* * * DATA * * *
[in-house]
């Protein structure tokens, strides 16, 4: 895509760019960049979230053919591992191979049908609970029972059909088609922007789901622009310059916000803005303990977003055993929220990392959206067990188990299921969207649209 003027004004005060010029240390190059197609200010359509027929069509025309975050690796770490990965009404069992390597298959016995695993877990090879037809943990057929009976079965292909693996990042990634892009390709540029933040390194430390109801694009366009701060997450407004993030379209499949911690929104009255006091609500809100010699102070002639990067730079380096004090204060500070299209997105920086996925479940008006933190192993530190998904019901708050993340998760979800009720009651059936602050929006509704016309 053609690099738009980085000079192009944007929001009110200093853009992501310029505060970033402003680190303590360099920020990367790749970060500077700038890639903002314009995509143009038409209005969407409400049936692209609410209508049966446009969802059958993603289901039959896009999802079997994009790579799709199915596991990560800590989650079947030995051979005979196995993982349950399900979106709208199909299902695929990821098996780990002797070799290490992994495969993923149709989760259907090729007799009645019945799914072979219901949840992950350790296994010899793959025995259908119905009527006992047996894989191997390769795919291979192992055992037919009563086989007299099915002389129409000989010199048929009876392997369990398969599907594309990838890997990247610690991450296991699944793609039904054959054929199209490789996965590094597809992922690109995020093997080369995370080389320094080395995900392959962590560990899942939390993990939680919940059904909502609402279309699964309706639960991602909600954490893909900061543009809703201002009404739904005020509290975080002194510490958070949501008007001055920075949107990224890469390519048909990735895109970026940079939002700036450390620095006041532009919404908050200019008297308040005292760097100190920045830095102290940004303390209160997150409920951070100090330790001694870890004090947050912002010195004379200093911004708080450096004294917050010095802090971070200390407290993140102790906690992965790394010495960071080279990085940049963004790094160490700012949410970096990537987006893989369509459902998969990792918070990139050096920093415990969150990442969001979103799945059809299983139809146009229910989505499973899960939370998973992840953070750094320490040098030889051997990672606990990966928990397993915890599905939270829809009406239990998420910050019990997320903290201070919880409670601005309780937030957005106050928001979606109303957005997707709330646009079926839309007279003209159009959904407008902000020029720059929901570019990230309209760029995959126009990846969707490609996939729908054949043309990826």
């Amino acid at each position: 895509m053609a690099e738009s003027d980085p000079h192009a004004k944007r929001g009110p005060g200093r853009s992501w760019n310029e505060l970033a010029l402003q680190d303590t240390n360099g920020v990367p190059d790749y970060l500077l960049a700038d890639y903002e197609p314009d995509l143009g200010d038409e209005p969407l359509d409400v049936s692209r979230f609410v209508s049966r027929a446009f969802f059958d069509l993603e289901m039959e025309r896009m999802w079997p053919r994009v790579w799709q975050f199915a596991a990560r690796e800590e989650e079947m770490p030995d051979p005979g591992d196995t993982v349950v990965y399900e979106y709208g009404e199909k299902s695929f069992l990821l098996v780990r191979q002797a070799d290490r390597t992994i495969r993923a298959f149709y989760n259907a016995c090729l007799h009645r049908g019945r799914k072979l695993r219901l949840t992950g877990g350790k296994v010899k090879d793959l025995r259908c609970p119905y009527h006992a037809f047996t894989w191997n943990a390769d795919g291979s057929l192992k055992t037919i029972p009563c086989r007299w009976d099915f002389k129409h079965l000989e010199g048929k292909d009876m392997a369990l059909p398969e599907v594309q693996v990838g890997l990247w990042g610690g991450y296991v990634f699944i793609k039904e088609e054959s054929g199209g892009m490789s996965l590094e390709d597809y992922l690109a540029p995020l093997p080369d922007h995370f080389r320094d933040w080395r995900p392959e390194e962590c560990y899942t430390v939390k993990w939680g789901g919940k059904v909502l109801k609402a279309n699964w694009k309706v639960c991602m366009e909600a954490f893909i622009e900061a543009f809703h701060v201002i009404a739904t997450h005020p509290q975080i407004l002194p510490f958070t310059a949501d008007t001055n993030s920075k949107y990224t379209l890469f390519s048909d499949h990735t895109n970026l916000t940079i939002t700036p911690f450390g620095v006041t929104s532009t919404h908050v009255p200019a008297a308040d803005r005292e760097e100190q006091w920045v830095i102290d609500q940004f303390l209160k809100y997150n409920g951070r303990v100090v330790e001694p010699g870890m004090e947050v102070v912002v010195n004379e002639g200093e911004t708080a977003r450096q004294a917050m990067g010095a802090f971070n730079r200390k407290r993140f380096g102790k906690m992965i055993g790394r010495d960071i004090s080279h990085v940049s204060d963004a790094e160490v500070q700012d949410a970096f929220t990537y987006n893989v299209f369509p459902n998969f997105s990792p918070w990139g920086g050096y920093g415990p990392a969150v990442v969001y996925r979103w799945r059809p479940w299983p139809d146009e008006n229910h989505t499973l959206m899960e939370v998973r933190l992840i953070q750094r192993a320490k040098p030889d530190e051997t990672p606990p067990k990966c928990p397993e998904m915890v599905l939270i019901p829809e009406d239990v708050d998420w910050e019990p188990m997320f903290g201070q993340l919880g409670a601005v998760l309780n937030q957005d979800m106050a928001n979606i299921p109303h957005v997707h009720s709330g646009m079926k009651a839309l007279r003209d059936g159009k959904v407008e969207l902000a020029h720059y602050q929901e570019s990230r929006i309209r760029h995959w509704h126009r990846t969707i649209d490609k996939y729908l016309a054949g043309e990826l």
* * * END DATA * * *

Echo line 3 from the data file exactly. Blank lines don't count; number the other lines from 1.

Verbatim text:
């Amino acid at each position: 895509m053609a690099e738009s003027d980085p000079h192009a004004k944007r929001g009110p005060g200093r853009s992501w760019n310029e505060l970033a010029l402003q680190d303590t240390n360099g920020v990367p190059d790749y970060l500077l960049a700038d890639y903002e197609p314009d995509l143009g200010d038409e209005p969407l359509d409400v049936s692209r979230f609410v209508s049966r027929a446009f969802f059958d069509l993603e289901m039959e025309r896009m999802w079997p053919r994009v790579w799709q975050f199915a596991a990560r690796e800590e989650e079947m770490p030995d051979p005979g591992d196995t993982v349950v990965y399900e979106y709208g009404e199909k299902s695929f069992l990821l098996v780990r191979q002797a070799d290490r390597t992994i495969r993923a298959f149709y989760n259907a016995c090729l007799h009645r049908g019945r799914k072979l695993r219901l949840t992950g877990g350790k296994v010899k090879d793959l025995r259908c609970p119905y009527h006992a037809f047996t894989w191997n943990a390769d795919g291979s057929l192992k055992t037919i029972p009563c086989r007299w009976d099915f002389k129409h079965l000989e010199g048929k292909d009876m392997a369990l059909p398969e599907v594309q693996v990838g890997l990247w990042g610690g991450y296991v990634f699944i793609k039904e088609e054959s054929g199209g892009m490789s996965l590094e390709d597809y992922l690109a540029p995020l093997p080369d922007h995370f080389r320094d933040w080395r995900p392959e390194e962590c560990y899942t430390v939390k993990w939680g789901g919940k059904v909502l109801k609402a279309n699964w694009k309706v639960c991602m366009e909600a954490f893909i622009e900061a543009f809703h701060v201002i009404a739904t997450h005020p509290q975080i407004l002194p510490f958070t310059a949501d008007t001055n993030s920075k949107y990224t379209l890469f390519s048909d499949h990735t895109n970026l916000t940079i939002t700036p911690f450390g620095v006041t929104s532009t919404h908050v009255p200019a008297a308040d803005r005292e760097e100190q006091w920045v830095i102290d609500q940004f303390l209160k809100y997150n409920g951070r303990v100090v330790e001694p010699g870890m004090e947050v102070v912002v010195n004379e002639g200093e911004t708080a977003r450096q004294a917050m990067g010095a802090f971070n730079r200390k407290r993140f380096g102790k906690m992965i055993g790394r010495d960071i004090s080279h990085v940049s204060d963004a790094e160490v500070q700012d949410a970096f929220t990537y987006n893989v299209f369509p459902n998969f997105s990792p918070w990139g920086g050096y920093g415990p990392a969150v990442v969001y996925r979103w799945r059809p479940w299983p139809d146009e008006n229910h989505t499973l959206m899960e939370v998973r933190l992840i953070q750094r192993a320490k040098p030889d530190e051997t990672p606990p067990k990966c928990p397993e998904m915890v599905l939270i019901p829809e009406d239990v708050d998420w910050e019990p188990m997320f903290g201070q993340l919880g409670a601005v998760l309780n937030q957005d979800m106050a928001n979606i299921p109303h957005v997707h009720s709330g646009m079926k009651a839309l007279r003209d059936g159009k959904v407008e969207l902000a020029h720059y602050q929901e570019s990230r929006i309209r760029h995959w509704h126009r990846t969707i649209d490609k996939y729908l016309a054949g043309e990826l």